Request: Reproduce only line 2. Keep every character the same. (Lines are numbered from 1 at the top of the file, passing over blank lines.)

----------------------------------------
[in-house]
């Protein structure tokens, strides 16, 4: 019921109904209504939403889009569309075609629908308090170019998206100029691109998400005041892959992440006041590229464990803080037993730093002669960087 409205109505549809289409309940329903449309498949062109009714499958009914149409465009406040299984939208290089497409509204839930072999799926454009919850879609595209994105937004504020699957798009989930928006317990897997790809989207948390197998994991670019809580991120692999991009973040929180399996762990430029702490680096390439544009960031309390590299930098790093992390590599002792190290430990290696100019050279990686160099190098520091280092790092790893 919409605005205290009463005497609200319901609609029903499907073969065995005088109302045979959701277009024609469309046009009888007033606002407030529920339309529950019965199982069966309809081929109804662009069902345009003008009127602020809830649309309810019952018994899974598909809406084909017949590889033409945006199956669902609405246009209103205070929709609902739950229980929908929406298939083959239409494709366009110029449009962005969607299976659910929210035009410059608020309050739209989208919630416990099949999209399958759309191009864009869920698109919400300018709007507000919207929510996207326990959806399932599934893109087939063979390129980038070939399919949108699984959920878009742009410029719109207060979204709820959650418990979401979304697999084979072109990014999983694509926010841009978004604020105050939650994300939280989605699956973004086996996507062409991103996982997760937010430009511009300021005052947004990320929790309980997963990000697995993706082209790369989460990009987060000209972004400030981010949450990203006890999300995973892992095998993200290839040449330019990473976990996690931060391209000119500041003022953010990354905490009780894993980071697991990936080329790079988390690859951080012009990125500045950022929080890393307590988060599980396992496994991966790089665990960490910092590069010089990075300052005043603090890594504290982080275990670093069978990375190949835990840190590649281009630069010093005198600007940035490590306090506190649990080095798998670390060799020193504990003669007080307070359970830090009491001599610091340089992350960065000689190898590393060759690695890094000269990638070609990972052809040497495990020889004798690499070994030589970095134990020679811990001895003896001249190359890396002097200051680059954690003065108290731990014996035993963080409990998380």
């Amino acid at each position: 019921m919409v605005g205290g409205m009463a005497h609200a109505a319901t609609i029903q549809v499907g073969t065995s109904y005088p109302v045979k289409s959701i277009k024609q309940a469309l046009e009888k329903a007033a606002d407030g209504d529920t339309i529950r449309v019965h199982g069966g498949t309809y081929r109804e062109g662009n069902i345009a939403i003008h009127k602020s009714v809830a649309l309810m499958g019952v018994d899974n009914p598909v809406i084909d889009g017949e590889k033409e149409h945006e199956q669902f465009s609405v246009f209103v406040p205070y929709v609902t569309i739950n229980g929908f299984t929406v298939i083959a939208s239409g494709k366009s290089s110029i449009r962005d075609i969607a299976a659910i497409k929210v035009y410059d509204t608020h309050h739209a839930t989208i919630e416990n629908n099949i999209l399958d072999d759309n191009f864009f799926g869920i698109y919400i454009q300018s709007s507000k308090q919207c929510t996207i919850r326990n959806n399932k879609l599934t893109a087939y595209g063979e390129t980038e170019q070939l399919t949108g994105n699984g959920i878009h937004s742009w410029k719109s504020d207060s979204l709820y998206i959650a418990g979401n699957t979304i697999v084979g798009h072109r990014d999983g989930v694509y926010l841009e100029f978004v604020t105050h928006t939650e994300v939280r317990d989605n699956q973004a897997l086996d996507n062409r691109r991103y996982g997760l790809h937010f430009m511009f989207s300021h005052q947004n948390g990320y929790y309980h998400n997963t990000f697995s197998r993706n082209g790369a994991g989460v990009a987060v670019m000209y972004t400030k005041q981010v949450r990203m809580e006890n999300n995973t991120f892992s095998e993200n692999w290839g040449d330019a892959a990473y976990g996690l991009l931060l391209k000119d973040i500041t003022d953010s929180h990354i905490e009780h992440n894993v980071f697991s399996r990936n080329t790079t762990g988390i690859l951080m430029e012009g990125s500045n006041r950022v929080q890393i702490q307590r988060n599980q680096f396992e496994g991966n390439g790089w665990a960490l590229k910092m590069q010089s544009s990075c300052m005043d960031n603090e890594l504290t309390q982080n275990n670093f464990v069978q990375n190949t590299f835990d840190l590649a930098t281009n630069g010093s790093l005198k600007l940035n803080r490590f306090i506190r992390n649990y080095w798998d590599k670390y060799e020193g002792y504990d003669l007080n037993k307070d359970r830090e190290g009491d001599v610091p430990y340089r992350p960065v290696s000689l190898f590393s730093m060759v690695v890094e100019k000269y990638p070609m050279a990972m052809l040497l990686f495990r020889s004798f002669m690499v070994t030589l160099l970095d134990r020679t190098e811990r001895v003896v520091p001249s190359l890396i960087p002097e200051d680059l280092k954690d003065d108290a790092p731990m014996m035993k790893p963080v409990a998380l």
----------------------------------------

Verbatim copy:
């Protein structure tokens, strides 16, 4: 019921109904209504939403889009569309075609629908308090170019998206100029691109998400005041892959992440006041590229464990803080037993730093002669960087 409205109505549809289409309940329903449309498949062109009714499958009914149409465009406040299984939208290089497409509204839930072999799926454009919850879609595209994105937004504020699957798009989930928006317990897997790809989207948390197998994991670019809580991120692999991009973040929180399996762990430029702490680096390439544009960031309390590299930098790093992390590599002792190290430990290696100019050279990686160099190098520091280092790092790893 919409605005205290009463005497609200319901609609029903499907073969065995005088109302045979959701277009024609469309046009009888007033606002407030529920339309529950019965199982069966309809081929109804662009069902345009003008009127602020809830649309309810019952018994899974598909809406084909017949590889033409945006199956669902609405246009209103205070929709609902739950229980929908929406298939083959239409494709366009110029449009962005969607299976659910929210035009410059608020309050739209989208919630416990099949999209399958759309191009864009869920698109919400300018709007507000919207929510996207326990959806399932599934893109087939063979390129980038070939399919949108699984959920878009742009410029719109207060979204709820959650418990979401979304697999084979072109990014999983694509926010841009978004604020105050939650994300939280989605699956973004086996996507062409991103996982997760937010430009511009300021005052947004990320929790309980997963990000697995993706082209790369989460990009987060000209972004400030981010949450990203006890999300995973892992095998993200290839040449330019990473976990996690931060391209000119500041003022953010990354905490009780894993980071697991990936080329790079988390690859951080012009990125500045950022929080890393307590988060599980396992496994991966790089665990960490910092590069010089990075300052005043603090890594504290982080275990670093069978990375190949835990840190590649281009630069010093005198600007940035490590306090506190649990080095798998670390060799020193504990003669007080307070359970830090009491001599610091340089992350960065000689190898590393060759690695890094000269990638070609990972052809040497495990020889004798690499070994030589970095134990020679811990001895003896001249190359890396002097200051680059954690003065108290731990014996035993963080409990998380």